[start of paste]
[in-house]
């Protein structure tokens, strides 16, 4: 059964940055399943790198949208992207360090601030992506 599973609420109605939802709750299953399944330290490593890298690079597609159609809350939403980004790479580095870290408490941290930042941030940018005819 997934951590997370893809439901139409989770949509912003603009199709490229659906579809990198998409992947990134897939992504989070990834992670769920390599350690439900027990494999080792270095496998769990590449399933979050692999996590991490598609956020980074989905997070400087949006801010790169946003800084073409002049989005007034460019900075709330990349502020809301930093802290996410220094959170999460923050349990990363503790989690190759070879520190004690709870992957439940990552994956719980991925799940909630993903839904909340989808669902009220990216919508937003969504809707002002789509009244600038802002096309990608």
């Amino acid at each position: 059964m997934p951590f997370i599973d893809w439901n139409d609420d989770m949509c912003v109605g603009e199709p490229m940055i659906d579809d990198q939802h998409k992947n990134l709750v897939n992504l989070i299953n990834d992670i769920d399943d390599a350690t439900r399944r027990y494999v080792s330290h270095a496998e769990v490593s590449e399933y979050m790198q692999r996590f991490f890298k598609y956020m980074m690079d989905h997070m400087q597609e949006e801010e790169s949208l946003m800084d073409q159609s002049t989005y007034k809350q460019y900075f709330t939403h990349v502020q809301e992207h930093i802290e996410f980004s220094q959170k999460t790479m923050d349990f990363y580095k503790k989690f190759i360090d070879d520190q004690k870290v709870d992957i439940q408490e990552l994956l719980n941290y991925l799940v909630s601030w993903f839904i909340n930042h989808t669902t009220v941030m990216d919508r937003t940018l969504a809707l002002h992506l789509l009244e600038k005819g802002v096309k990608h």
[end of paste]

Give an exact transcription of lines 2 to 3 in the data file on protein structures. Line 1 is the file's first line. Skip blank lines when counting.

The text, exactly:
């Protein structure tokens, strides 16, 4: 059964940055399943790198949208992207360090601030992506 599973609420109605939802709750299953399944330290490593890298690079597609159609809350939403980004790479580095870290408490941290930042941030940018005819 997934951590997370893809439901139409989770949509912003603009199709490229659906579809990198998409992947990134897939992504989070990834992670769920390599350690439900027990494999080792270095496998769990590449399933979050692999996590991490598609956020980074989905997070400087949006801010790169946003800084073409002049989005007034460019900075709330990349502020809301930093802290996410220094959170999460923050349990990363503790989690190759070879520190004690709870992957439940990552994956719980991925799940909630993903839904909340989808669902009220990216919508937003969504809707002002789509009244600038802002096309990608």
């Amino acid at each position: 059964m997934p951590f997370i599973d893809w439901n139409d609420d989770m949509c912003v109605g603009e199709p490229m940055i659906d579809d990198q939802h998409k992947n990134l709750v897939n992504l989070i299953n990834d992670i769920d399943d390599a350690t439900r399944r027990y494999v080792s330290h270095a496998e769990v490593s590449e399933y979050m790198q692999r996590f991490f890298k598609y956020m980074m690079d989905h997070m400087q597609e949006e801010e790169s949208l946003m800084d073409q159609s002049t989005y007034k809350q460019y900075f709330t939403h990349v502020q809301e992207h930093i802290e996410f980004s220094q959170k999460t790479m923050d349990f990363y580095k503790k989690f190759i360090d070879d520190q004690k870290v709870d992957i439940q408490e990552l994956l719980n941290y991925l799940v909630s601030w993903f839904i909340n930042h989808t669902t009220v941030m990216d919508r937003t940018l969504a809707l002002h992506l789509l009244e600038k005819g802002v096309k990608h």